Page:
A Q&A session with the outgoing pastor of Whistler Community Church

Pasiuk discusses the new church building, religious intolerance and the challenges of leading a congregation in a ‘post-Christian’ era

Pastor Jon Pasiuk opened his penultimate sermon to congregants gathered at the Whistler Community Church last Sunday with a question that many Christians wrestle with these days.

“Today we talk about the values ​​of this church which speak to our relationship with the world. How is the relationship going? If I’m honest, I have to say, not very well,” Pasiuk said in his sermon, which he shared with prick. “None of us here risk imprisonment or death for being baptized, but I feel like our existence and presence isn’t exactly celebrated in Canada or in Whistler. People are mostly friendly and polite, but every time I tell people I’m a pastor, people respond like I just told them I lead a cult, and I’m sure people have all kinds of reasons for this. ”

For a community that has been largely non-religious throughout its history, Whistler’s Christian community has garnered a lot of attention lately, including in the pages of prick– stemming from a rift at the resort’s only Catholic church, Notre-Dame des Montagnes, over its plans to build a new $5 million church and its association with an ultra-conservative traditionalist Catholic group based in the United States, the Napa Institute.

Brethren Whistler Mennonite Community Church, meanwhile, has also come under scrutiny, after a long prick columnist GD Maxwell questioned whether the church should continue to benefit from a municipal tax exemption when its tenancy policy prohibits community groups from using church property to promote partnerships and marriage homosexuals, as well as the right to abortion, two “totally legal activities”, Maxwell wrote (Aug. 25, “And the beat goes on…).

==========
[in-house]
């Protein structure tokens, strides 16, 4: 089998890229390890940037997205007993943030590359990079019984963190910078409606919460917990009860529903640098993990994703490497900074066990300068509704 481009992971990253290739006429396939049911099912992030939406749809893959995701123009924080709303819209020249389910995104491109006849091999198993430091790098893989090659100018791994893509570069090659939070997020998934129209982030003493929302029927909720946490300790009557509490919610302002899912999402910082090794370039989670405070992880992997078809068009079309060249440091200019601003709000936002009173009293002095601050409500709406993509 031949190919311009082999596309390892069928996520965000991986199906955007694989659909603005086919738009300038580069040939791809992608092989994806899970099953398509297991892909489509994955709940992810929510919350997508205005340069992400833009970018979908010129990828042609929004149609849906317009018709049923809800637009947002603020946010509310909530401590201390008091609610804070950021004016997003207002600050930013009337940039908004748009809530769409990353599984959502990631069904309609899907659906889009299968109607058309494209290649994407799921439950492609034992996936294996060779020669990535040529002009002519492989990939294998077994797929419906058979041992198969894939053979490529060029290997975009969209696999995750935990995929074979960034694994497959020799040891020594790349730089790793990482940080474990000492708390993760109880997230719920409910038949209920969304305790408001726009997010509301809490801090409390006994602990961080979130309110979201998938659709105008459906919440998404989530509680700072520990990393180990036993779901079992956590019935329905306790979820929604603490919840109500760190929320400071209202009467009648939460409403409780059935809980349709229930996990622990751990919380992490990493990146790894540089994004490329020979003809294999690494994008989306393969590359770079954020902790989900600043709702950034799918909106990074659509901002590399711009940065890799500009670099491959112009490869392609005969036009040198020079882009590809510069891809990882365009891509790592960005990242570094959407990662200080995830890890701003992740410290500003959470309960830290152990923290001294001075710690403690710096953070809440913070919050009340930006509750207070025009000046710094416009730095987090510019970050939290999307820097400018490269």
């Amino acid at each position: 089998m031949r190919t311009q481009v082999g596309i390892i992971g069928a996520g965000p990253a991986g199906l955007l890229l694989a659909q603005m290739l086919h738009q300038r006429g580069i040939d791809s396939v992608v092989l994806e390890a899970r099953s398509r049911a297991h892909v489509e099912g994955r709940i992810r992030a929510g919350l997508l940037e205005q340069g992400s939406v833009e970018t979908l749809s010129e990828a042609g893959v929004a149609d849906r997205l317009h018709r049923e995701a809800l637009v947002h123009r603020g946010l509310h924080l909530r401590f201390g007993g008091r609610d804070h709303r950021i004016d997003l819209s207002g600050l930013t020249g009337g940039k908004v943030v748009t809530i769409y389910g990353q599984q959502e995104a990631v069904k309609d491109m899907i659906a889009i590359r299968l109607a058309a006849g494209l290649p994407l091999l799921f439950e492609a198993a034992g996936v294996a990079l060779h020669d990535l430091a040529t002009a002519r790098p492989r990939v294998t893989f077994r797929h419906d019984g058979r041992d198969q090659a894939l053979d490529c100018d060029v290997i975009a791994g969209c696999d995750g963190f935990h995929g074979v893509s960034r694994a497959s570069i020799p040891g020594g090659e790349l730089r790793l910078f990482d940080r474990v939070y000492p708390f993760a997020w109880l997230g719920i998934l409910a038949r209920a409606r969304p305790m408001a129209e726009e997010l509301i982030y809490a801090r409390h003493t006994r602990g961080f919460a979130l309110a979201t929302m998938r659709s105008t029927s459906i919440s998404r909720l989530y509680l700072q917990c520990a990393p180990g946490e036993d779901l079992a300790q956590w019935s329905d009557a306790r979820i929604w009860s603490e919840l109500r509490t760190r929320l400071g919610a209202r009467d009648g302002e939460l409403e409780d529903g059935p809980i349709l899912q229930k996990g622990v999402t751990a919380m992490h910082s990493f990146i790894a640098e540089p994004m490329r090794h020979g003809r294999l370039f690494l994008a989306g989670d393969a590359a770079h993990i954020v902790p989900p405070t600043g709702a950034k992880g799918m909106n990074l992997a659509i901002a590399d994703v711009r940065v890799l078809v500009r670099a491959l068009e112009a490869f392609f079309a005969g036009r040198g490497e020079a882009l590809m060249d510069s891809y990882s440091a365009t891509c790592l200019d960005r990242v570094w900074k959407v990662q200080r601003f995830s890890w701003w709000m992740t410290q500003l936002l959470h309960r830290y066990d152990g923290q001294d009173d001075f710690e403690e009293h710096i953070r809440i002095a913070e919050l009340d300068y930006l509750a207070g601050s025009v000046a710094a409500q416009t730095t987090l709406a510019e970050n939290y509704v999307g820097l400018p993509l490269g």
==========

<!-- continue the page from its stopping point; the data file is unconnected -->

But rather than encounter what he sees as growing indifference – or, in some cases, outright hostility – towards Christianity by fighting back, withdrawing from society or assimilating into the wider culture, Pasiuk gave his congregation a fourth option.

“Our response to that cannot be hostility,” he said in a follow-up interview. “We are not at war with this community. We have to love this community. So that’s what we’re trying to focus on.

prick spoke with Pasiuk this week as he and his family prepare to leave the community he has ministered in since 2014 to return to his hometown church in Abbotsford. Vancouver native David Gibson will take over as the church’s new pastor.

The following interview has been edited for length and clarity.

How will you remember your eight years at Whistler?

Jon Pasiuk: We look back with immense gratitude and love for this church and community. One of the things is that change is a part of life at Whistler, and we must have been the recipients of the “I’m leaving” conversation more times than I can remember. And one of the things that we recognized when we came in was that in order to be successful and prosper in ministry and as a church, when people transition, you bless them, you fire them, pray for them and you really want to help set them up for success as best you can. Part of it is that you can’t harden your heart, harden yourself against bringing new people into your life.